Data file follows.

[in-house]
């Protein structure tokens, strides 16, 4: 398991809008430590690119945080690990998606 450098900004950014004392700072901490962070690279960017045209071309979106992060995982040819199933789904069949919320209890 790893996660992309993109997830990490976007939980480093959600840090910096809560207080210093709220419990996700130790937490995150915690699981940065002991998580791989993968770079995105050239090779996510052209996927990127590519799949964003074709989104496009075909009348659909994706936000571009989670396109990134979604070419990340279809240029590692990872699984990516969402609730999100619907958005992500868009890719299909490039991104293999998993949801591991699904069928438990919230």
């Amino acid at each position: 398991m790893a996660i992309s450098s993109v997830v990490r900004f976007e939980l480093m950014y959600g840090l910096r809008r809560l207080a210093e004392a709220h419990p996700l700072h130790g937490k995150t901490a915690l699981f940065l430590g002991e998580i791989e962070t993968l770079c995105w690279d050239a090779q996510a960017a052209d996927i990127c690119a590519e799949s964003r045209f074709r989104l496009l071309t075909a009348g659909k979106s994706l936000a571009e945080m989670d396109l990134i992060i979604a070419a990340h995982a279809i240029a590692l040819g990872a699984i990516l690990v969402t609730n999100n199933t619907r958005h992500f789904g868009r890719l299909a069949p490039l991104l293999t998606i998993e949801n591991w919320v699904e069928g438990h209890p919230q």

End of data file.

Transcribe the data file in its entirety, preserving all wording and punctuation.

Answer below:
[in-house]
């Protein structure tokens, strides 16, 4: 398991809008430590690119945080690990998606 450098900004950014004392700072901490962070690279960017045209071309979106992060995982040819199933789904069949919320209890 790893996660992309993109997830990490976007939980480093959600840090910096809560207080210093709220419990996700130790937490995150915690699981940065002991998580791989993968770079995105050239090779996510052209996927990127590519799949964003074709989104496009075909009348659909994706936000571009989670396109990134979604070419990340279809240029590692990872699984990516969402609730999100619907958005992500868009890719299909490039991104293999998993949801591991699904069928438990919230």
């Amino acid at each position: 398991m790893a996660i992309s450098s993109v997830v990490r900004f976007e939980l480093m950014y959600g840090l910096r809008r809560l207080a210093e004392a709220h419990p996700l700072h130790g937490k995150t901490a915690l699981f940065l430590g002991e998580i791989e962070t993968l770079c995105w690279d050239a090779q996510a960017a052209d996927i990127c690119a590519e799949s964003r045209f074709r989104l496009l071309t075909a009348g659909k979106s994706l936000a571009e945080m989670d396109l990134i992060i979604a070419a990340h995982a279809i240029a590692l040819g990872a699984i990516l690990v969402t609730n999100n199933t619907r958005h992500f789904g868009r890719l299909a069949p490039l991104l293999t998606i998993e949801n591991w919320v699904e069928g438990h209890p919230q």